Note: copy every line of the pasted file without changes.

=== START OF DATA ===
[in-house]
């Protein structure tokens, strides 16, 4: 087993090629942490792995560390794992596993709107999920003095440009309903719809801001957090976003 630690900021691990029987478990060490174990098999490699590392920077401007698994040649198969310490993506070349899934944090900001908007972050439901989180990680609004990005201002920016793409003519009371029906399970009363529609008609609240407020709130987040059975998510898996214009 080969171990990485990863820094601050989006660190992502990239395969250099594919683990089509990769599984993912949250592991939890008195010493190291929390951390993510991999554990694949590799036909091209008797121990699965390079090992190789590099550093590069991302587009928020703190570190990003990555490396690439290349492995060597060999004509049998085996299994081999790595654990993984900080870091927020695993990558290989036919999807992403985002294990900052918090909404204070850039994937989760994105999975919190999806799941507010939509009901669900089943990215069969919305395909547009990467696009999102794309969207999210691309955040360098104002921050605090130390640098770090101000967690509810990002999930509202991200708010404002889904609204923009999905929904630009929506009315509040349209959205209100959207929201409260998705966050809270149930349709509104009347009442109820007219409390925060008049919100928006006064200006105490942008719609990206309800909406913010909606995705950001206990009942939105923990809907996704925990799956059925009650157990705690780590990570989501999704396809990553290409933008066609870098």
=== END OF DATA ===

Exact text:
[in-house]
């Protein structure tokens, strides 16, 4: 087993090629942490792995560390794992596993709107999920003095440009309903719809801001957090976003 630690900021691990029987478990060490174990098999490699590392920077401007698994040649198969310490993506070349899934944090900001908007972050439901989180990680609004990005201002920016793409003519009371029906399970009363529609008609609240407020709130987040059975998510898996214009 080969171990990485990863820094601050989006660190992502990239395969250099594919683990089509990769599984993912949250592991939890008195010493190291929390951390993510991999554990694949590799036909091209008797121990699965390079090992190789590099550093590069991302587009928020703190570190990003990555490396690439290349492995060597060999004509049998085996299994081999790595654990993984900080870091927020695993990558290989036919999807992403985002294990900052918090909404204070850039994937989760994105999975919190999806799941507010939509009901669900089943990215069969919305395909547009990467696009999102794309969207999210691309955040360098104002921050605090130390640098770090101000967690509810990002999930509202991200708010404002889904609204923009999905929904630009929506009315509040349209959205209100959207929201409260998705966050809270149930349709509104009347009442109820007219409390925060008049919100928006006064200006105490942008719609990206309800909406913010909606995705950001206990009942939105923990809907996704925990799956059925009650157990705690780590990570989501999704396809990553290409933008066609870098």